Insincerely,
Thiha Archibald Hootentoot the Third

Hoot and Dad are both boys. Boys are funny. They have doodles and doodles are AMAZING. They carry a HANDBAG! I wonder what they put in there?! I hope it’s books. I love books. I also love phones. Phones are magic rectangles that play music and have VIDEOS OF YOURSELF in them! I think Dad might carry his phone in his doodle handbag because I don’t see his phone very often. But Mum’s phone is FAIR GAME because she always has it out and I always want to play music and see videos of myself.

Mum’s starting to get very frustrated with my insistence though. Now I have the manual dexterity of a human being instead of a Labrador it seems she doesn’t want me phone-fiddling anymore. Sigh. We used to share everything. But that’s ok because I’ve demanded my own phone. I did this by hiding Mum’s phone so she’d realise she’s officially lost control of the situation and the only solution is for us to have our own phones. I very lovingly placed Mum’s phone in the bottom of Hoot’s water bowl so it would take her a while to find it. It turns out that Hoot found it first and he let Mum know by puffing up into a puff-ball and circling the bowl, making these funny growly noises. I thought it was hilarious!, but Mum didn’t. She was still upset when Dad got home from work.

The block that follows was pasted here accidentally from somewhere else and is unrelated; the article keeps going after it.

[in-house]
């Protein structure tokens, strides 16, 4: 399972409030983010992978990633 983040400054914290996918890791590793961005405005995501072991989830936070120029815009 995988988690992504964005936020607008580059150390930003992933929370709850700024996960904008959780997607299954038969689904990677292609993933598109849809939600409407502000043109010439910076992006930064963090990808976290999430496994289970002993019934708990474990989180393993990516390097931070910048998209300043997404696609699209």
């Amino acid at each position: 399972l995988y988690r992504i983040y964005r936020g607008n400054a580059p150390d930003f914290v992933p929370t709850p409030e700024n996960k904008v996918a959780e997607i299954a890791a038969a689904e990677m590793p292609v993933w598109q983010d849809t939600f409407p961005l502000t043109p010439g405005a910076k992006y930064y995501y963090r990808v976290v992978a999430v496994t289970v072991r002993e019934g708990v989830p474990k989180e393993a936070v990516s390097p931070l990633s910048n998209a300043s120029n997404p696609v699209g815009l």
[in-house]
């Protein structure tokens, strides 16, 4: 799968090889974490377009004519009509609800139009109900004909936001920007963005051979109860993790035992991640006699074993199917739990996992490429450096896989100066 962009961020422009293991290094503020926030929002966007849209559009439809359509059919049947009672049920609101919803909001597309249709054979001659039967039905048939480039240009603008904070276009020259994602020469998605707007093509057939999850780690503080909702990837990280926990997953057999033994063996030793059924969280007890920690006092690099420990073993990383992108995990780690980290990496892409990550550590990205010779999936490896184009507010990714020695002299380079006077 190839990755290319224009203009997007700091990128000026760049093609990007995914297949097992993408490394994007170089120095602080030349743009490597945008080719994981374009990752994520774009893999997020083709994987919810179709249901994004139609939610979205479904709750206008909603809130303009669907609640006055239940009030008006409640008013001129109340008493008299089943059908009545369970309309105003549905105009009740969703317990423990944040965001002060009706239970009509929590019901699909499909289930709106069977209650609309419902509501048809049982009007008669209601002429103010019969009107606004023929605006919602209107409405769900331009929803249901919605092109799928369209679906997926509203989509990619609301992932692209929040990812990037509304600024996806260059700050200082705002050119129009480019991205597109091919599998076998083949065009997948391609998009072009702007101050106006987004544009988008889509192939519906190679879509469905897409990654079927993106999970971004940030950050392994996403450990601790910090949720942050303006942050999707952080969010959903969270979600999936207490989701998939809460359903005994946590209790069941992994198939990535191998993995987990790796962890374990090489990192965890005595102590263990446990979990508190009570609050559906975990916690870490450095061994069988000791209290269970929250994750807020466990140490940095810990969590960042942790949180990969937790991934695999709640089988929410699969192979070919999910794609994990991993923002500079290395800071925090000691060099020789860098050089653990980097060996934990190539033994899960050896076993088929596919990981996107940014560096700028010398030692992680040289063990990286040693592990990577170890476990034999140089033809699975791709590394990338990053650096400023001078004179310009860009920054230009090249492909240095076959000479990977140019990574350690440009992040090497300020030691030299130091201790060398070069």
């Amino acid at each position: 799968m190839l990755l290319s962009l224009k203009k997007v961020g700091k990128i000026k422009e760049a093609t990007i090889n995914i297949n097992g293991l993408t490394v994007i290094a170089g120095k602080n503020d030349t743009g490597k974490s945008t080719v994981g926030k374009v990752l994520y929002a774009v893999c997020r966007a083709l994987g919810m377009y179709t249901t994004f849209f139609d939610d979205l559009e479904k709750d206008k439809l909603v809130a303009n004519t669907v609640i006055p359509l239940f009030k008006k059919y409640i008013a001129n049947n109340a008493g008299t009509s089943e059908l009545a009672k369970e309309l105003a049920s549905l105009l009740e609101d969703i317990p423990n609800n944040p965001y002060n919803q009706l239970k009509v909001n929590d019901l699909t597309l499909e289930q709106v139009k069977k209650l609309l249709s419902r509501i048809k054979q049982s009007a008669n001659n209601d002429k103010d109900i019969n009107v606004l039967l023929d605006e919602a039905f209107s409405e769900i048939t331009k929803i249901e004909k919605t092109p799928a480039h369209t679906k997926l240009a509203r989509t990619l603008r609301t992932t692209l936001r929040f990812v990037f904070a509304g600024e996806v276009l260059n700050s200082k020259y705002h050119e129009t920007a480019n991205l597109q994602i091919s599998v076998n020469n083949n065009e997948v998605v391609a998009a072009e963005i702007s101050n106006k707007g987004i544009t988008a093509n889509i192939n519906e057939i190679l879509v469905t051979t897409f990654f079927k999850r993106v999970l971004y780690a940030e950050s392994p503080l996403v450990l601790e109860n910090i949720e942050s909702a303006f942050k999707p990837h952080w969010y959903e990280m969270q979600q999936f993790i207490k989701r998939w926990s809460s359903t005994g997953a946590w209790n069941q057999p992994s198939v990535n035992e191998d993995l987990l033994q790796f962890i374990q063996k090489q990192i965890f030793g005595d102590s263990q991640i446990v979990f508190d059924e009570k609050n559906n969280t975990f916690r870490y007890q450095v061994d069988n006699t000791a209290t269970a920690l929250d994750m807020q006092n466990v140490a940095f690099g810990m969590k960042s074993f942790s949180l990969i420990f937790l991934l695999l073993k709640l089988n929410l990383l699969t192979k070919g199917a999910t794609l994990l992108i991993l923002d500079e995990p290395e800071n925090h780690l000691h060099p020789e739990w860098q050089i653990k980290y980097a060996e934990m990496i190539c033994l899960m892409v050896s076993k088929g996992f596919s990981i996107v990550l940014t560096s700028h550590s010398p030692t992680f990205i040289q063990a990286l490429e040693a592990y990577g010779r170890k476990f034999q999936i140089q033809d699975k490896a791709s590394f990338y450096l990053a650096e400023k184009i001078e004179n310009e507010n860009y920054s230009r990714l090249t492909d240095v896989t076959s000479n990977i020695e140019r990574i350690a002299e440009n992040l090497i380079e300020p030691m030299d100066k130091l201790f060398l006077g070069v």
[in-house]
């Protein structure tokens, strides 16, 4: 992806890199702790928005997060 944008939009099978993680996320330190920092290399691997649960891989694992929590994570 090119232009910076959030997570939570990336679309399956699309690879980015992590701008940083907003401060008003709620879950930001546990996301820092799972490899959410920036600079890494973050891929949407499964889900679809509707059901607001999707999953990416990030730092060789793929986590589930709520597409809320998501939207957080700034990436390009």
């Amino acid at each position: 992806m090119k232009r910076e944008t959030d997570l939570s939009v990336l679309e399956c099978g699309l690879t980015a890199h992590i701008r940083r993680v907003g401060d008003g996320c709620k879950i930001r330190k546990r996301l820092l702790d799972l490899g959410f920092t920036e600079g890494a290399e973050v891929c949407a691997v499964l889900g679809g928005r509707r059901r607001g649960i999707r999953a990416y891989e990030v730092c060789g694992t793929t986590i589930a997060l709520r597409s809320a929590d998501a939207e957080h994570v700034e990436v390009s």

‘I know it seems ridiculous, but this generation will be connected from the very beginning, so maybe it’s not such a big deal, Mark.’
‘Yes, but I’m not sure the very beginning needs to be before Cricket can even talk.’
Talking is going to be the most epic thing that will ever happen to me. I’m going to call the CEO of the world the day I start Talking. I’ve always wanted to talk to Mem Fox.